Nurturing Warehouse Talent

Identifying ways to nurture warehouse employees is critical to keeping existing talent, bringing back talent who may have left amid the height of the pandemic and attracting new talent.

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Southern Glazer’s Wine & Spirits

“The supply chain crunch.” It’s making headlines everywhere you look. And, with the holiday season upon us, the issue is more apparent than ever. Businesses are facing this challenge regardless of industry, and since its pandemic-related onset in 2020, the issue has only continued to evolve. The world has witnessed an unprecedented boom in e-commerce, labor shortages, inflation, material scarcity and transportation issues. And, according to experts, a reprieve isn’t likely to arrive until 2023.

It’s never been more important for businesses operating warehouses to re-evaluate their approach to recruiting and retaining talent. Identifying ways to nurture warehouse employees is critical to keeping existing talent, bringing back talent who may have left amid the height of the pandemic and attracting new talent. Ensuring employees feel safe, rewarded and motivated on the job is a major key to addressing the labor shortage.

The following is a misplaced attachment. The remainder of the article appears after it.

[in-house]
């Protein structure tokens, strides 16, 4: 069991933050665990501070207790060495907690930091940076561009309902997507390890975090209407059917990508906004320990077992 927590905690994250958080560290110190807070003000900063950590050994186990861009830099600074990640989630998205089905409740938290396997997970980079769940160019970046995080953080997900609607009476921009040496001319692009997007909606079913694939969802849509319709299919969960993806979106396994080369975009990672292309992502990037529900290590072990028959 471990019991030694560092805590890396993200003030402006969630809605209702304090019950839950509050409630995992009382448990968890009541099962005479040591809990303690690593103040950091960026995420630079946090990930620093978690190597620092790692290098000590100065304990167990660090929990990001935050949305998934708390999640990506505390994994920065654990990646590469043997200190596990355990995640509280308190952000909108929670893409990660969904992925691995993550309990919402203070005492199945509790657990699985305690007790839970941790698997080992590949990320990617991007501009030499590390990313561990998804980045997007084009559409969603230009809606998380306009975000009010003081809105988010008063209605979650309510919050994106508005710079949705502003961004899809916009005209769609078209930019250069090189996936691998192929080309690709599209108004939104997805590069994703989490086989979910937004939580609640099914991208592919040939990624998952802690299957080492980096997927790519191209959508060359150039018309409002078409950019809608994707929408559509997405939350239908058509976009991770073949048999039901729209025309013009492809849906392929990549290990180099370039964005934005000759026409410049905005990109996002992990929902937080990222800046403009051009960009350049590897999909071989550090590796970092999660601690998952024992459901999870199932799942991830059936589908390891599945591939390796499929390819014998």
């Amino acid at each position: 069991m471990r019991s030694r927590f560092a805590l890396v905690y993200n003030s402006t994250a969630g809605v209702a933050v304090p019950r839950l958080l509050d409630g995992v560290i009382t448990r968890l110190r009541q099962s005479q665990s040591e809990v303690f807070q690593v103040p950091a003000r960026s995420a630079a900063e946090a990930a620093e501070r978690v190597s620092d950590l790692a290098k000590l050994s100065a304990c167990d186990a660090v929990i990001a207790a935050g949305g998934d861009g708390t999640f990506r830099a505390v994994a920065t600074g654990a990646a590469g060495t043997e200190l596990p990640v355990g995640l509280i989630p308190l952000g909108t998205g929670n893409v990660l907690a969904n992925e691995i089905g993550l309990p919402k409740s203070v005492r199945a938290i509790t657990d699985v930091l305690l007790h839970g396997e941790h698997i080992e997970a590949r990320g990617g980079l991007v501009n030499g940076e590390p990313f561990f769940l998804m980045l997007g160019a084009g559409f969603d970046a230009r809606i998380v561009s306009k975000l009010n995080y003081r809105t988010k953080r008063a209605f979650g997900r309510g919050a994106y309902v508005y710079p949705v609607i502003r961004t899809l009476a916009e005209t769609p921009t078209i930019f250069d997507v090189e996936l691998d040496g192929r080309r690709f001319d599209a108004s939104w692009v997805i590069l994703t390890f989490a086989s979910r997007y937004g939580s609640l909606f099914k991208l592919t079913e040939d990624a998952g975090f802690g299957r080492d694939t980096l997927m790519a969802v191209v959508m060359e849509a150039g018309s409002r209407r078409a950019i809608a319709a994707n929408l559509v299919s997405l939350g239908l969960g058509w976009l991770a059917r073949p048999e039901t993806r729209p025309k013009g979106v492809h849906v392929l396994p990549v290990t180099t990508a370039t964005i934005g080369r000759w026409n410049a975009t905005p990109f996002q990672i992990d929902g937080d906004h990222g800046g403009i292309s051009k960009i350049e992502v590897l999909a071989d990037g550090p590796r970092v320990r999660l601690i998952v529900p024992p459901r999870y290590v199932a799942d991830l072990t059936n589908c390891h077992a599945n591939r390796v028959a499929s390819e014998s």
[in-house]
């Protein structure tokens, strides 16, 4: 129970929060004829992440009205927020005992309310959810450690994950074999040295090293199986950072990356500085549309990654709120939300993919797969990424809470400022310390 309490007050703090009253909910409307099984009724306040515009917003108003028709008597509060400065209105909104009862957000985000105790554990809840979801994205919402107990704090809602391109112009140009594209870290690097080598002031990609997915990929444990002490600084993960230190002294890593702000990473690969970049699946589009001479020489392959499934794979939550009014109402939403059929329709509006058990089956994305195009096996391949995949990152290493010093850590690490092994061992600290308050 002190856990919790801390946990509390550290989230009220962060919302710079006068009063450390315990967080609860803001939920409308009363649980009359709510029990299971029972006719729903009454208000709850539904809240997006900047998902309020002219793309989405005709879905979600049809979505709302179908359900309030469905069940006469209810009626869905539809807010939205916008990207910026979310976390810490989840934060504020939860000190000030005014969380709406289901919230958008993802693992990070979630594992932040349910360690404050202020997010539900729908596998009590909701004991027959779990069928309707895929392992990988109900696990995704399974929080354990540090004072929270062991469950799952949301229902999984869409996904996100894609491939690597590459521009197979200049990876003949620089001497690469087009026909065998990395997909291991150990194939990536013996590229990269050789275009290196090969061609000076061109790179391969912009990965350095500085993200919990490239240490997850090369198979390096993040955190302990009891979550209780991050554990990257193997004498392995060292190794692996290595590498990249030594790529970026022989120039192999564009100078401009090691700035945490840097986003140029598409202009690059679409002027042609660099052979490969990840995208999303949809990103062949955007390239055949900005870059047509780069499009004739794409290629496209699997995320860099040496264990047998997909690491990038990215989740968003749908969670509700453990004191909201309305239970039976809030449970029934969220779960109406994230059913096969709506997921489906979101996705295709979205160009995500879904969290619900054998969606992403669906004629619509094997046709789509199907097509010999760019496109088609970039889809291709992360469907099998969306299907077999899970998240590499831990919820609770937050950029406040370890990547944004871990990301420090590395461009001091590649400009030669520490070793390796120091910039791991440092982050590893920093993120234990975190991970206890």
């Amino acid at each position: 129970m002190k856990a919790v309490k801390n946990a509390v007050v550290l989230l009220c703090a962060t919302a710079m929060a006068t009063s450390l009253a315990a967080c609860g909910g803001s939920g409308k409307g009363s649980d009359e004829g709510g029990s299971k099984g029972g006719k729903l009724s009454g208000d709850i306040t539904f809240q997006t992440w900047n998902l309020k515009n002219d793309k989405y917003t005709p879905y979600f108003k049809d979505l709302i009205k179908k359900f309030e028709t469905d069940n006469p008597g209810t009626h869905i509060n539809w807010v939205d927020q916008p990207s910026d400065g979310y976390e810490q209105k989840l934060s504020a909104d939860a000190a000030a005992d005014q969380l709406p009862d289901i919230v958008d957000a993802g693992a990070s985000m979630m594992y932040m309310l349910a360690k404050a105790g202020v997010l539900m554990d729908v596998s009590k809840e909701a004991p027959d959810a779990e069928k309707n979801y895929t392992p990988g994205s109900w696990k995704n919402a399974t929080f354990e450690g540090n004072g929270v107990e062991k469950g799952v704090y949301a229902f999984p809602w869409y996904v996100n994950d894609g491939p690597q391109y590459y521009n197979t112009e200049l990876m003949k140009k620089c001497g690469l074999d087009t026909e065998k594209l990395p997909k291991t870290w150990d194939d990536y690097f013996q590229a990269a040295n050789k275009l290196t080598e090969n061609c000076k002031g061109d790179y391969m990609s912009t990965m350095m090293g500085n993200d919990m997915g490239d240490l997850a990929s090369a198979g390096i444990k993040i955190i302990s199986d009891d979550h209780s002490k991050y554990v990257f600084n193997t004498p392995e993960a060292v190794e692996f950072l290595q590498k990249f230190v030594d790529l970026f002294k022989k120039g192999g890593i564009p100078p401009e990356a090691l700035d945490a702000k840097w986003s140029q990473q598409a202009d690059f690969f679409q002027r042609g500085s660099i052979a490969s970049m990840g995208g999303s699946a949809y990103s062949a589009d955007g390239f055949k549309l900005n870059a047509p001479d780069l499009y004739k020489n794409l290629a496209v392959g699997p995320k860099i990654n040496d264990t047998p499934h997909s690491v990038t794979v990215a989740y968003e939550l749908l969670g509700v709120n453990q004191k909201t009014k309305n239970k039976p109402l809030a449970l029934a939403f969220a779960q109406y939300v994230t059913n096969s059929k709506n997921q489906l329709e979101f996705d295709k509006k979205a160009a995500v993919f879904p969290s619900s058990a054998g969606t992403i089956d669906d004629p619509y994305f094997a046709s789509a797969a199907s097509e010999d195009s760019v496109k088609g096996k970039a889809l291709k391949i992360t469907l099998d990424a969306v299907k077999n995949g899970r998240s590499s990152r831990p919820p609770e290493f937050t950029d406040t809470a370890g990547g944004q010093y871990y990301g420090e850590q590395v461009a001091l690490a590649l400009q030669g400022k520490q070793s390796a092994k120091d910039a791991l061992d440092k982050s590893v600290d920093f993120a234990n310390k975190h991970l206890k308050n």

So, what can you do differently?

Provide opportunities for advancement

Across every industry and line of work, it’s important that opportunities for advancement not only exist, but also be encouraged. One way of doing this within the warehouse is by offering CDL training to warehouse employees. Post the opportunity early in the year, and ensure that any employees who express interest meet certain requirements (i.e. have a clean standing within the last six months, have seniority within the company and pass a Motor Vehicle Record check). Those who meet the requirements can then be signed up for online training classes and move on to obtain a medical certificate and a permit from the state Department of Labor. The candidate then transitions into on-the-job training and shadowing with a driver.

Providing employees the opportunity to be more well-rounded and learn another aspect of the job that supports logistics is a win not only for the employee, but also for your business and customers.

Bring back team building activities

Undoubtedly, coming together in-person as a team looks a bit different these days. Reintroducing social activities almost feels a bit foreign as we navigate the new normal. However, there are ways to bring back team building activities that boost morale, foster unity and make employees feel part of something bigger than themselves—all while being safe.

For example, host an annual forklift rodeo competition outdoors in the warehouse parking lot. Invite warehouse employees and their immediate families to participate on a weekend so that everyone can attend. Set up a series of forklift challenges, coordinate games for the families, serve catered meals, and at the end, offer a cash prize to the top winner(s) of the rodeo. By asking attendees to wear masks, serving individualized meals (vs. shared items) and being outdoors, employees can enjoy a day of fun and healthy competition in a safe manner.